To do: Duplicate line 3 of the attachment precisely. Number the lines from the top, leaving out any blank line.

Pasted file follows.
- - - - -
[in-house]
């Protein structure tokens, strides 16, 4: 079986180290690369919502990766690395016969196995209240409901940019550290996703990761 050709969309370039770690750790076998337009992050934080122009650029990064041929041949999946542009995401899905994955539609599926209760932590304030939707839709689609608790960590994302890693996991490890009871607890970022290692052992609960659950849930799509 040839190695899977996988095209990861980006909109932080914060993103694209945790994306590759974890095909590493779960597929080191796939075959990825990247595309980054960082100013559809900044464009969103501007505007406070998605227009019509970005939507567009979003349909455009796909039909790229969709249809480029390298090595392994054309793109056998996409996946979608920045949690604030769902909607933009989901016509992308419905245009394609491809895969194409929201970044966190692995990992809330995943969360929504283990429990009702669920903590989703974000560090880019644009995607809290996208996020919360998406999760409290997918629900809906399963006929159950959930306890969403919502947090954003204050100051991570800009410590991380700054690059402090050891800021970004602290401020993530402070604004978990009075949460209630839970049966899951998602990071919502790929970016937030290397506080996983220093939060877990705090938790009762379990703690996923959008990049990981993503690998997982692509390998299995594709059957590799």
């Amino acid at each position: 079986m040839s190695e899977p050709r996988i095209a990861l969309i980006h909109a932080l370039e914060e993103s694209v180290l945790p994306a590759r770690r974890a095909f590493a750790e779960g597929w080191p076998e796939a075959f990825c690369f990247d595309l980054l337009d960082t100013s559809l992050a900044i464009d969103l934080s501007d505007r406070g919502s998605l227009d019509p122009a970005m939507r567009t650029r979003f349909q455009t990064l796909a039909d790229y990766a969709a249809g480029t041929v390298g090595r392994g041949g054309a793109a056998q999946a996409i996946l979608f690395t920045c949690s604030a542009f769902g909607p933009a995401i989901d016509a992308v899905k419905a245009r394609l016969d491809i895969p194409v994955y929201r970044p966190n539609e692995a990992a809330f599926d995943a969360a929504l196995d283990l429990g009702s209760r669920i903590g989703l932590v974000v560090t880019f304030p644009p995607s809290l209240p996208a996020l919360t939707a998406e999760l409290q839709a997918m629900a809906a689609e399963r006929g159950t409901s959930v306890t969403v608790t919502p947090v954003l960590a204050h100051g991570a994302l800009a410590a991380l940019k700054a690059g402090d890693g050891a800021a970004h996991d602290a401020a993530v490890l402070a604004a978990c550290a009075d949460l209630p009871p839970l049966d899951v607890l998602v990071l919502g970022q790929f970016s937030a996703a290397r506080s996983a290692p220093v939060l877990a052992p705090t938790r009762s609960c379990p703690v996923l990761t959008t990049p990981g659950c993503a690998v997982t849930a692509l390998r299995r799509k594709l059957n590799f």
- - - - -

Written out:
């Amino acid at each position: 079986m040839s190695e899977p050709r996988i095209a990861l969309i980006h909109a932080l370039e914060e993103s694209v180290l945790p994306a590759r770690r974890a095909f590493a750790e779960g597929w080191p076998e796939a075959f990825c690369f990247d595309l980054l337009d960082t100013s559809l992050a900044i464009d969103l934080s501007d505007r406070g919502s998605l227009d019509p122009a970005m939507r567009t650029r979003f349909q455009t990064l796909a039909d790229y990766a969709a249809g480029t041929v390298g090595r392994g041949g054309a793109a056998q999946a996409i996946l979608f690395t920045c949690s604030a542009f769902g909607p933009a995401i989901d016509a992308v899905k419905a245009r394609l016969d491809i895969p194409v994955y929201r970044p966190n539609e692995a990992a809330f599926d995943a969360a929504l196995d283990l429990g009702s209760r669920i903590g989703l932590v974000v560090t880019f304030p644009p995607s809290l209240p996208a996020l919360t939707a998406e999760l409290q839709a997918m629900a809906a689609e399963r006929g159950t409901s959930v306890t969403v608790t919502p947090v954003l960590a204050h100051g991570a994302l800009a410590a991380l940019k700054a690059g402090d890693g050891a800021a970004h996991d602290a401020a993530v490890l402070a604004a978990c550290a009075d949460l209630p009871p839970l049966d899951v607890l998602v990071l919502g970022q790929f970016s937030a996703a290397r506080s996983a290692p220093v939060l877990a052992p705090t938790r009762s609960c379990p703690v996923l990761t959008t990049p990981g659950c993503a690998v997982t849930a692509l390998r299995r799509k594709l059957n590799f």